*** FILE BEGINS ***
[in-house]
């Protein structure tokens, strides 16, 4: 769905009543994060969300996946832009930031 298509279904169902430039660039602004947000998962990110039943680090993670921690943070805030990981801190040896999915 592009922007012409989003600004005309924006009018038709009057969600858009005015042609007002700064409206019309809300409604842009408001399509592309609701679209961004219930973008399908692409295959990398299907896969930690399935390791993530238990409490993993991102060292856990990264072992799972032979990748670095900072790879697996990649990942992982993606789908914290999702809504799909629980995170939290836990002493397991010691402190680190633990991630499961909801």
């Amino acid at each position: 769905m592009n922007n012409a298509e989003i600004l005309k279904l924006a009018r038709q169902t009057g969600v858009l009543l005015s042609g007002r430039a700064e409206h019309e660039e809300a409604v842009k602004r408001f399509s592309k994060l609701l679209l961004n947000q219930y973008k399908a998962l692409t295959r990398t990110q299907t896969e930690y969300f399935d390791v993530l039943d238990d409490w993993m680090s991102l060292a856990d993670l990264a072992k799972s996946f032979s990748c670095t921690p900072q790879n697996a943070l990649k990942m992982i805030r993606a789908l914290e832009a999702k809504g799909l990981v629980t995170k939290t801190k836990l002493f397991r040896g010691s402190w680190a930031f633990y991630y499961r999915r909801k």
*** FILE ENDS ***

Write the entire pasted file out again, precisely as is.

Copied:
[in-house]
């Protein structure tokens, strides 16, 4: 769905009543994060969300996946832009930031 298509279904169902430039660039602004947000998962990110039943680090993670921690943070805030990981801190040896999915 592009922007012409989003600004005309924006009018038709009057969600858009005015042609007002700064409206019309809300409604842009408001399509592309609701679209961004219930973008399908692409295959990398299907896969930690399935390791993530238990409490993993991102060292856990990264072992799972032979990748670095900072790879697996990649990942992982993606789908914290999702809504799909629980995170939290836990002493397991010691402190680190633990991630499961909801």
């Amino acid at each position: 769905m592009n922007n012409a298509e989003i600004l005309k279904l924006a009018r038709q169902t009057g969600v858009l009543l005015s042609g007002r430039a700064e409206h019309e660039e809300a409604v842009k602004r408001f399509s592309k994060l609701l679209l961004n947000q219930y973008k399908a998962l692409t295959r990398t990110q299907t896969e930690y969300f399935d390791v993530l039943d238990d409490w993993m680090s991102l060292a856990d993670l990264a072992k799972s996946f032979s990748c670095t921690p900072q790879n697996a943070l990649k990942m992982i805030r993606a789908l914290e832009a999702k809504g799909l990981v629980t995170k939290t801190k836990l002493f397991r040896g010691s402190w680190a930031f633990y991630y499961r999915r909801k």